Tuesday, 10 November 2009

Granny Chisholm's Clootie Dumpling

There are some things, usually food related I find, that can transport you back to childhood in an instant. It might be the smell of your mum's chicken casserole, the memory of licking the spoon after a marathon cake-baking session, or the sight of a stack of pancakes for Sunday breakfast. For me, it is Clootie Dumpling. My granny was a wonderful, traditional Scottish cook - mince and tatties, tablet, raspberry jam were all staples - but her greatest recipe, and the one she is most fondly remembered for, was good old clootie dumpling. My family (particularly my uncle) still celebrates birthdays with a clootie instead of the more modern sponge confections, and New Year dinners wouldn't be the same without one.

It seems incredible that I had never attempted to make a clootie dumpling myself, considering how important the recipe has been in my life. Since my granny passed away, the clootie mantle has been passed to my aunt, who lovingly prepares a sumptuous, bulging clootie for my uncle's birthday each year. But recently I've been thinking it's time for me to have a go, to keep the clootie dumpling alive in my generation instead of allowing it to become a relic of the past. Yes it's traditional, yes it's old-fashioned, but I think that's to be celebrated rather than ignored.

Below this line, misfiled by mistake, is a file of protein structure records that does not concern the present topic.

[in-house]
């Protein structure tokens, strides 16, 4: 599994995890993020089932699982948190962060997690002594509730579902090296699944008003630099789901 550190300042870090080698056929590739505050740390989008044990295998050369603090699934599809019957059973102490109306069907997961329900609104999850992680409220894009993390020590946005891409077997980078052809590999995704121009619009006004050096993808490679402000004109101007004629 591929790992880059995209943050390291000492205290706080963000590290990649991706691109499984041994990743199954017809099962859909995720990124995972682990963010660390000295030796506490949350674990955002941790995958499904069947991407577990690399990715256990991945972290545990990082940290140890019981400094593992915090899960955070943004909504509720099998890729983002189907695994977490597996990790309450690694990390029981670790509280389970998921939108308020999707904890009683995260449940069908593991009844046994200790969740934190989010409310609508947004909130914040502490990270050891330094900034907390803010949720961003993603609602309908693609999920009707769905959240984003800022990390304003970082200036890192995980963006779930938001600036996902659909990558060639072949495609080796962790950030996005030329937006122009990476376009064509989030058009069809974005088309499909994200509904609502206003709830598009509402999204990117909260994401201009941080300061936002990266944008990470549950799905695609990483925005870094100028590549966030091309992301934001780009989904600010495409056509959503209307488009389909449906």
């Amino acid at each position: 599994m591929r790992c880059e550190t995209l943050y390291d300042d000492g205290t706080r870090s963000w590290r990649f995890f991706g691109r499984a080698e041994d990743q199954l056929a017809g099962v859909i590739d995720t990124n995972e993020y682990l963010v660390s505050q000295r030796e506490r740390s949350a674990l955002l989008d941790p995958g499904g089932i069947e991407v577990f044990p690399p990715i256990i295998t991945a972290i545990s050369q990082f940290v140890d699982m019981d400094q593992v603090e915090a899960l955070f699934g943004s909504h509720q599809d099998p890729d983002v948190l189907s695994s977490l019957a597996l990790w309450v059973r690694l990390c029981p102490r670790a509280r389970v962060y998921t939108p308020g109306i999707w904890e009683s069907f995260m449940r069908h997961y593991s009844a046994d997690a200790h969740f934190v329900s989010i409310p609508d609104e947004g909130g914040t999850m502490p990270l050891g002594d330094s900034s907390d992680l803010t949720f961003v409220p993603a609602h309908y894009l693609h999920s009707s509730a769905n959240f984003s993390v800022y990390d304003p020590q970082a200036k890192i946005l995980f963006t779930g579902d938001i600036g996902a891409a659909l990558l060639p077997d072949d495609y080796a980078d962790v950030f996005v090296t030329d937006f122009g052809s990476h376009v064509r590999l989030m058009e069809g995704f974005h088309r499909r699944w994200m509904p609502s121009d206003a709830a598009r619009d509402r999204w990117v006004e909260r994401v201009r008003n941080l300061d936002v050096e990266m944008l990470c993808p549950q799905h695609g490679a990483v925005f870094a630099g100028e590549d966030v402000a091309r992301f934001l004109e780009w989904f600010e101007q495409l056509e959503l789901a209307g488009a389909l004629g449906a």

So here it is, my granny's clootie dumpling, kept alive into the Noughties.

Serves a big hungry family.

1 cup shredded suet (vegetarian suet is available)
1 cup breadcrumbs
1 cup self-raising flour
1 cup caster sugar
1 cup sultanas
1 cup currants
1 cup milk
1 grated carrot OR 1 grated apple
1 large teaspoon cinnamon
1 large teaspoon mixed spice
1 teaspoon bicarbonate of soda

1. Mix all ingredients together in a large bowl until thoroughly combined.
2. Flour a large sheet of greaseproof paper and place the clootie mix upon it. Place in a large cloth and then double wrap inside another teatowel/muslin (or old pillowcase!) Secure firmly with string. The clootie should be taking shape now - it should look a bit like a curling stone.
3. Place on an upturned plate in a large heavy pan with about 5cm water and steam on a low heat for 4-5 hours, topping up the water when it gets too low.
4. Remove the clootie from the pan, carefully unwrap it and place on a baking tray in a medium overn (160 C / gas mark 3) for 15 minutes. This will allow the clootie to dry out and form its traditional 'skin'.
5. Remove from the oven, cut into generous slices and serve with either custard, cream or just a sprinkling of caster sugar. Or, for a more modern twist, try serving with a dollop of creme fraiche.

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